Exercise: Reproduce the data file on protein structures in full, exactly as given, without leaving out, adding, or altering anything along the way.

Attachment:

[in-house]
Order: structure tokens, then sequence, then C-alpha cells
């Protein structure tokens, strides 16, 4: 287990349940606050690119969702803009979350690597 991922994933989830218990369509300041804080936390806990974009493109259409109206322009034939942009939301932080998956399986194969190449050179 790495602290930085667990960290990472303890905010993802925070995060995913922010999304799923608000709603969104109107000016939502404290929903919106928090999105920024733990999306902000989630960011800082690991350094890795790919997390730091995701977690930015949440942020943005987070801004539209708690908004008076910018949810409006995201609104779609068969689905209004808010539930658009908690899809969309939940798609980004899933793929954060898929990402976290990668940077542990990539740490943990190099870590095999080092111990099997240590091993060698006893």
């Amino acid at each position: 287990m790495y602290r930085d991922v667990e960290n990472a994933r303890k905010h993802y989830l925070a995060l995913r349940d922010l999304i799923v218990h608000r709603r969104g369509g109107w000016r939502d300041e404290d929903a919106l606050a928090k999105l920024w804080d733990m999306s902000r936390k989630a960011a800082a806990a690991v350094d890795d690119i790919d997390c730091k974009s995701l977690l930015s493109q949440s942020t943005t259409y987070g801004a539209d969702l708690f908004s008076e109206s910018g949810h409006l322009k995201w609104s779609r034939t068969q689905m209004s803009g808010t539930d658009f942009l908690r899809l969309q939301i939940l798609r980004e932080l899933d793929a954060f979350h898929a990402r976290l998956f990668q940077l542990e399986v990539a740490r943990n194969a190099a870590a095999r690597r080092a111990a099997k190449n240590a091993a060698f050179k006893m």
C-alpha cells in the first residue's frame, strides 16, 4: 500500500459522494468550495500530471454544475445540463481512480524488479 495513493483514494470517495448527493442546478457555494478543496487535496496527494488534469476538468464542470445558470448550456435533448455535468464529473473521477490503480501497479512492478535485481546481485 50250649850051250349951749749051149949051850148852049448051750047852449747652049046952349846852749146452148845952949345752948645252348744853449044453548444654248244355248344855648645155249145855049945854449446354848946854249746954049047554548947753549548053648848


[in-house]
Order: structure tokens, then sequence, then C-alpha cells
């Protein structure tokens, strides 16, 4: 287990349940606050690119969702803009979350690597 991922994933989830218990369509300041804080936390806990974009493109259409109206322009034939942009939301932080998956399986194969190449050179 790495602290930085667990960290990472303890905010993802925070995060995913922010999304799923608000709603969104109107000016939502404290929903919106928090999105920024733990999306902000989630960011800082690991350094890795790919997390730091995701977690930015949440942020943005987070801004539209708690908004008076910018949810409006995201609104779609068969689905209004808010539930658009908690899809969309939940798609980004899933793929954060898929990402976290990668940077542990990539740490943990190099870590095999080092111990099997240590091993060698006893």
């Amino acid at each position: 287990m790495y602290r930085d991922v667990e960290n990472a994933r303890k905010h993802y989830l925070a995060l995913r349940d922010l999304i799923v218990h608000r709603r969104g369509g109107w000016r939502d300041e404290d929903a919106l606050a928090k999105l920024w804080d733990m999306s902000r936390k989630a960011a800082a806990a690991v350094d890795d690119i790919d997390c730091k974009s995701l977690l930015s493109q949440s942020t943005t259409y987070g801004a539209d969702l708690f908004s008076e109206s910018g949810h409006l322009k995201w609104s779609r034939t068969q689905m209004s803009g808010t539930d658009f942009l908690r899809l969309q939301i939940l798609r980004e932080l899933d793929a954060f979350h898929a990402r976290l998956f990668q940077l542990e399986v990539a740490r943990n194969a190099a870590a095999r690597r080092a111990a099997k190449n240590a091993a060698f050179k006893m």
C-alpha cells in the first residue's frame, strides 16, 4: 500500500459522494468550495500530471454544475445540463481512480524488479 495513493483514494470517495448527493442546478457555494478543496487535496496527494488534469476538468464542470445558470448550456435533448455535468464529473473521477490503480501497479512492478535485481546481485 50250649850051250349951749749051149949051850148852049448051750047852449747652049046952349846852749146452148845952949345752948645252348744853449044453548444654248244355248344855648645155249145855049945854449446354848946854249746954049047554548947753549548053648848